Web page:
How NC pay affects current, future teachers
05/03/2014 4:21 PM
05/03/2014 10:18 PM
Hanging on for now
Peter Huxtable, a science teacher at Alexander Graham Middle School and single father of a 5-year-old, doesn’t have much free time.
To make ends meet, he tutors a student, grades portfolios for college education majors and works for TEACH Charlotte, a group that recruits for the profession. In that role, he gets questions about teaching here.
“I say North Carolina has made some very bad mistakes with regard to teaching, but I have faith that it’s going to get better,” says Huxtable, 31, a third-year teacher. “I try to be frank with them, but I try to share hope, too.”
He thinks the governor’s plan to boost early-career pay is a good start, but he worries about being able to stick with the work he loves.
“I’m going full throttle from 5 o’clock in the morning till 11 at night,” he says. “I don’t know how long I can do that.”
Starting out worried
When Donielle Huggins was 5, her parents got her a teacher kit and a doctor kit. Even then, she says, she preferred the toy chalk board and grade book.
Now 21, she’ll graduate from UNC Charlotte’s College of Education on Saturday. She’d love to return to her hometown of Raleigh to teach English.
But she’d make just over $35,000 a year and couldn’t expect a raise for another five years on the current pay schedule. She says she interviewed at a Texas school where starting pay is $50,000.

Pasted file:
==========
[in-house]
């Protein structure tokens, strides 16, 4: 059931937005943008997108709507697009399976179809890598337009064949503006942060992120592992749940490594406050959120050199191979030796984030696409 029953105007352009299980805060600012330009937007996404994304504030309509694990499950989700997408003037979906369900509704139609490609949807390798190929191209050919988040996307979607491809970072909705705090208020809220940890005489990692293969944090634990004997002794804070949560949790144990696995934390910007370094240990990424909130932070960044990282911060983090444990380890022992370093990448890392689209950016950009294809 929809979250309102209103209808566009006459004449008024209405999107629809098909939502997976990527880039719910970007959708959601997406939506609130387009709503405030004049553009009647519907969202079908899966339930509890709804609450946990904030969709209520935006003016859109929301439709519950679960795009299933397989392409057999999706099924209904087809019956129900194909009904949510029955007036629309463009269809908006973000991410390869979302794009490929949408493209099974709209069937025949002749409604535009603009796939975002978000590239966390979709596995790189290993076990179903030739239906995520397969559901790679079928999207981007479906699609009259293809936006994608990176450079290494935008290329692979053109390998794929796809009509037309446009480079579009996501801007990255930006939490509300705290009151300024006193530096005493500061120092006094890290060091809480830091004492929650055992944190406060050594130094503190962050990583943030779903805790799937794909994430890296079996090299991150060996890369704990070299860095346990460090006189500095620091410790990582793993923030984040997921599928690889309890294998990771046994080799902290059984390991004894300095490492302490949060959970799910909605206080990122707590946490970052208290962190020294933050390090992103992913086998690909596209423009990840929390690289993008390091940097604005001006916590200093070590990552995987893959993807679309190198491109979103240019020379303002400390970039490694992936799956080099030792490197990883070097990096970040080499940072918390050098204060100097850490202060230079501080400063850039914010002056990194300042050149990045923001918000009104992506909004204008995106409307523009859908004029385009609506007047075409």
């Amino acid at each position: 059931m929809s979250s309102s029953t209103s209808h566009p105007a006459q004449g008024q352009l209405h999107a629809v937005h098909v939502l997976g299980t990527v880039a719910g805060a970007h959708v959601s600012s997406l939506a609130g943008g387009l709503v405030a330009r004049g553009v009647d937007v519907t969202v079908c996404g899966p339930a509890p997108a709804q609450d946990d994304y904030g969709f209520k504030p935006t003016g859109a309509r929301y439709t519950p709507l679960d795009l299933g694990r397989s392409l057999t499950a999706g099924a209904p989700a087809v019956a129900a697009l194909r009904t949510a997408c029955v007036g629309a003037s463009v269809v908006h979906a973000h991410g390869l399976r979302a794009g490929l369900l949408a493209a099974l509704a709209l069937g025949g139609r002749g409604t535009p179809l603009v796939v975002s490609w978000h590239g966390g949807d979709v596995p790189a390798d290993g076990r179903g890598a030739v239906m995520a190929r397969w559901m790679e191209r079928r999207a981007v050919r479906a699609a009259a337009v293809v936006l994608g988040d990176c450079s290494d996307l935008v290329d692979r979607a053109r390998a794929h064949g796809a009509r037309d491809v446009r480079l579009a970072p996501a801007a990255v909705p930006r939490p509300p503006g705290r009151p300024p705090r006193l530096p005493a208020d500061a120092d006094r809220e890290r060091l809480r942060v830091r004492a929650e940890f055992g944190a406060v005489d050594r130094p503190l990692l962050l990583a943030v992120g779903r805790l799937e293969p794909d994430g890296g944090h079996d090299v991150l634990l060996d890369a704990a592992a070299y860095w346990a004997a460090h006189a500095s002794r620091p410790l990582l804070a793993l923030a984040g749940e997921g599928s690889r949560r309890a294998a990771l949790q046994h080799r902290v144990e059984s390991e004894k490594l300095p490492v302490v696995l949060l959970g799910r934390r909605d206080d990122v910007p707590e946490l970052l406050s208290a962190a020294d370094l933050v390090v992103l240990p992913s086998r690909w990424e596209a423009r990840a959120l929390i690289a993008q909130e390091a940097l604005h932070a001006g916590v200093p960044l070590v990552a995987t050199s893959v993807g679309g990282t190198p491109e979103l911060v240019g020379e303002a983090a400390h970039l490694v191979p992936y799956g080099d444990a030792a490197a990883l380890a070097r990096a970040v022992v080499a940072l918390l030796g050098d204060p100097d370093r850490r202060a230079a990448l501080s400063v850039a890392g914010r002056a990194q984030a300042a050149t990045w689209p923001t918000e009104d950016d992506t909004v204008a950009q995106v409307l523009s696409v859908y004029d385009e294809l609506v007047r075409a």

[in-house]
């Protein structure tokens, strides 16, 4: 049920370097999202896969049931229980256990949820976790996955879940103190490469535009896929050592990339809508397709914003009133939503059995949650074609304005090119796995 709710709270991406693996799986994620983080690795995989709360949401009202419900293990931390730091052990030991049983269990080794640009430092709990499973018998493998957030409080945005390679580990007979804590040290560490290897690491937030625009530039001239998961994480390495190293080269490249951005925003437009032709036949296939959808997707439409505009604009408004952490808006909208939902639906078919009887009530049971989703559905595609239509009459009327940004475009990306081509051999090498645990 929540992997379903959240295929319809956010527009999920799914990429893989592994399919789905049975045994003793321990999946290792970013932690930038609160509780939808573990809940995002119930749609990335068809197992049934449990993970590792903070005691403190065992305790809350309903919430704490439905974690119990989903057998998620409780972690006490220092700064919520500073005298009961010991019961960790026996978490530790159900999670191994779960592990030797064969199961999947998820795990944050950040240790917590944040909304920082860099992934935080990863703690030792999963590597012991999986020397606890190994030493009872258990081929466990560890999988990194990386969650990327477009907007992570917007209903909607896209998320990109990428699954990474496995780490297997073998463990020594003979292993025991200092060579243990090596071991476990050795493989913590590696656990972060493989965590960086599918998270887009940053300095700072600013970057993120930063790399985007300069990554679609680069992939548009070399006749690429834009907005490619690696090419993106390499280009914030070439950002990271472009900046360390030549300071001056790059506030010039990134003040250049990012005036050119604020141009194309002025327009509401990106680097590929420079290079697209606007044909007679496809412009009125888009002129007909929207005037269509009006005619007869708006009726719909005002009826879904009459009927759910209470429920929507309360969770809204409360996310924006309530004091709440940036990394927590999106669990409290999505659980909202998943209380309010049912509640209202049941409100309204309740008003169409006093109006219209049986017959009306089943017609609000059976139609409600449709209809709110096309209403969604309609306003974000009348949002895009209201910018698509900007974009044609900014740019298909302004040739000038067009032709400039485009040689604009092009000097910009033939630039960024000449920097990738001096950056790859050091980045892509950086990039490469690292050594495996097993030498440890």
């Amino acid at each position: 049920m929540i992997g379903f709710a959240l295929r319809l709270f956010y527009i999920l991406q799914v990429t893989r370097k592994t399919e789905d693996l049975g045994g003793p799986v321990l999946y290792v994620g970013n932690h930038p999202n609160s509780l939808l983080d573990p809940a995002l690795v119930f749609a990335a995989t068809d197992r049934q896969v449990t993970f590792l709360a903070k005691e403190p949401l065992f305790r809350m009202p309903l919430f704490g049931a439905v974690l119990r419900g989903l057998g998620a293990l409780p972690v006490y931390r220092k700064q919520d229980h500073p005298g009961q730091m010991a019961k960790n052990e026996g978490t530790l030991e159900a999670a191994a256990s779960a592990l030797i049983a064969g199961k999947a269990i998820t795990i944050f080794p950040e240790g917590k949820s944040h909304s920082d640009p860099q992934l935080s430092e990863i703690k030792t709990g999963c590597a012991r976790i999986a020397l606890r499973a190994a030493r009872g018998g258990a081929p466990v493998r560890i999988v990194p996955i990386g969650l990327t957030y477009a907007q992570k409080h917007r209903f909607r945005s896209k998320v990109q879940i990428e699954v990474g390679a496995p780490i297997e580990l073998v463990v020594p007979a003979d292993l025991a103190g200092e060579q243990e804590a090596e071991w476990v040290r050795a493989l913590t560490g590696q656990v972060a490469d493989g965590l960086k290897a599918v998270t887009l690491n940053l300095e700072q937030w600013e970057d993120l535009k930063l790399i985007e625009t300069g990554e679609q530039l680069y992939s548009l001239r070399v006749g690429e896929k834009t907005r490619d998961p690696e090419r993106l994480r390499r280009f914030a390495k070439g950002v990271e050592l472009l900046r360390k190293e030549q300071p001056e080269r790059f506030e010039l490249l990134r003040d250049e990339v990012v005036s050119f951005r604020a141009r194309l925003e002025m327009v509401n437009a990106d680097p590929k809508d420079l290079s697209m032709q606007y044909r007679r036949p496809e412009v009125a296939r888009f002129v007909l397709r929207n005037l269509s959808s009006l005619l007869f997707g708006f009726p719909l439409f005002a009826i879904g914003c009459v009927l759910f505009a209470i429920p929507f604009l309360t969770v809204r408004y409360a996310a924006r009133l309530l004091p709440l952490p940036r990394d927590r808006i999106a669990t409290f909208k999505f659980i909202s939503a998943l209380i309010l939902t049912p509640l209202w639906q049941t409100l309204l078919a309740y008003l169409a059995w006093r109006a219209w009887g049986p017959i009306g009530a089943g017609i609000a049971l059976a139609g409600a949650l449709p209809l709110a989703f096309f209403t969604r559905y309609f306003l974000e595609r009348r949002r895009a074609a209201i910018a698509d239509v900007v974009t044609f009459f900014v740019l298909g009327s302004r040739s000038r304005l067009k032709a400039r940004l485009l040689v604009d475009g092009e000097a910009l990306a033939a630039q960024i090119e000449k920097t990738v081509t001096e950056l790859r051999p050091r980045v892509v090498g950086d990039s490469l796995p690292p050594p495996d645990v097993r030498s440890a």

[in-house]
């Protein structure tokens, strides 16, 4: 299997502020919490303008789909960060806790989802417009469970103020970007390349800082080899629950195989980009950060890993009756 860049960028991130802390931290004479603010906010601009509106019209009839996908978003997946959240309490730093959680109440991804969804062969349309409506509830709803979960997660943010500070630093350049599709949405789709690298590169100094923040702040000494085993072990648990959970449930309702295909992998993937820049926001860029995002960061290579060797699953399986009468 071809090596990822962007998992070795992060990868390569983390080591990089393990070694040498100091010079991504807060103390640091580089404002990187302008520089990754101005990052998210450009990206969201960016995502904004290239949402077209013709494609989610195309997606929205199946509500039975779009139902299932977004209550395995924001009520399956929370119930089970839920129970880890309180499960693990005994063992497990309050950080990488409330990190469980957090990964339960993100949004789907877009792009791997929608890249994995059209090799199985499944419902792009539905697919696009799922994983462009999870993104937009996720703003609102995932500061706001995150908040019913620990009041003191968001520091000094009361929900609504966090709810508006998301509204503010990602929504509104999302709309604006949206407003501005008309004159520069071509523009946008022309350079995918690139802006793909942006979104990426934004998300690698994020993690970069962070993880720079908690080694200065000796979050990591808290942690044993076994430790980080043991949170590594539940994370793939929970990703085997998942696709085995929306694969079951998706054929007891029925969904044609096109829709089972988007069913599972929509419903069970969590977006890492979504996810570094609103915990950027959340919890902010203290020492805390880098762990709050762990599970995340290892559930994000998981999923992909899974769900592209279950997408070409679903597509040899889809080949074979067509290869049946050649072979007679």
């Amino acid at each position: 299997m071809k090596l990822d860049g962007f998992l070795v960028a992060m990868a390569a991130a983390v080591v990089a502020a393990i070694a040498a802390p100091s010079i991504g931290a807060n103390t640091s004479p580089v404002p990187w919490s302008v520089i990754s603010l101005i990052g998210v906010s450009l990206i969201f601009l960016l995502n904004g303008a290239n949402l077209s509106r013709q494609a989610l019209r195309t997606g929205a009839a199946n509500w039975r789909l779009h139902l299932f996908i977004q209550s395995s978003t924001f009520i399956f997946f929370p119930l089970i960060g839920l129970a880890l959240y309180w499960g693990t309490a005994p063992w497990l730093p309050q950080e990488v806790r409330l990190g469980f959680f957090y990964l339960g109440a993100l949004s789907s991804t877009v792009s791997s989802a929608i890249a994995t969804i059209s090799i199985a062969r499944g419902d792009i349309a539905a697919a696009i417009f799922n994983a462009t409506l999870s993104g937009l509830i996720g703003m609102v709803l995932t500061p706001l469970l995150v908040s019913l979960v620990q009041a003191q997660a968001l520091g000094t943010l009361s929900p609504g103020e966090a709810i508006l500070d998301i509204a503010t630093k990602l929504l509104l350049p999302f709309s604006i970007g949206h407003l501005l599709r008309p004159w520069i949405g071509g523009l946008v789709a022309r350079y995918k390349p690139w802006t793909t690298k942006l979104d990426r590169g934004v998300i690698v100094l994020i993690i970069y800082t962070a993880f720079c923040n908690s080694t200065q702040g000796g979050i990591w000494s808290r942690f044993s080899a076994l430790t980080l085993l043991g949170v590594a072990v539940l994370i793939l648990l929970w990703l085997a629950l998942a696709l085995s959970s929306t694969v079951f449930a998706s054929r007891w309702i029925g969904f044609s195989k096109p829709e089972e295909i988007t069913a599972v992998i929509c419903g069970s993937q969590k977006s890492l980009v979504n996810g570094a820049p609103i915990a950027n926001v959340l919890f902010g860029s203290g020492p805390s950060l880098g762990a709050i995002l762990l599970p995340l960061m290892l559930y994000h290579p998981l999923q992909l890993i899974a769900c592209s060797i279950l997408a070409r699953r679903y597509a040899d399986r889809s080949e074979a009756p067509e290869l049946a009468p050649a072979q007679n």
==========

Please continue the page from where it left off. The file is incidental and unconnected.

State leaders may boost North Carolina starting pay this year. But throughout her college career Huggins has heard troublesome things about teaching in North Carolina.
“Overall I feel like it’s gone downhill,” she said. “I feel like there’s a general lack of respect for teachers.”
Yearning for relief
At one point Aprill Yakubu, a teacher at East Mecklenburg High, and her husband, who works in a Charlotte-Mecklenburg Schools after-school program, had seven jobs between them.
CMS paid a $3,000 recruitment bonus to get Yakubu when she was teaching in Dubai. She has the skills to teach Chinese, social studies, world history and Bible history. She also teaches at Johnson C. Smith University.
Being fluent in Chinese not only makes her valuable to a school with an International Baccalaureate program, but it also makes her desirable in the private job market. She loves teaching, but with 13 years’ experience and a master’s degree, her salary is less than $49,000 a year. And that makes it tough to support two preschool children, she says.
Yakubu, 40, will be eligible for an extra $500 a year if she’s among the 25 percent chosen for a four-year contract that replaces tenure. But she calls that “almost a slap in the face.” She notes that North Carolina’s teacher pay falls $10,000 below the national average.
How would her life be different if she were making $10,000 a year more? She pauses, and her voice quivers.
“I could probably actually go on vacation with my kids,” she says.
And suddenly she is sobbing.
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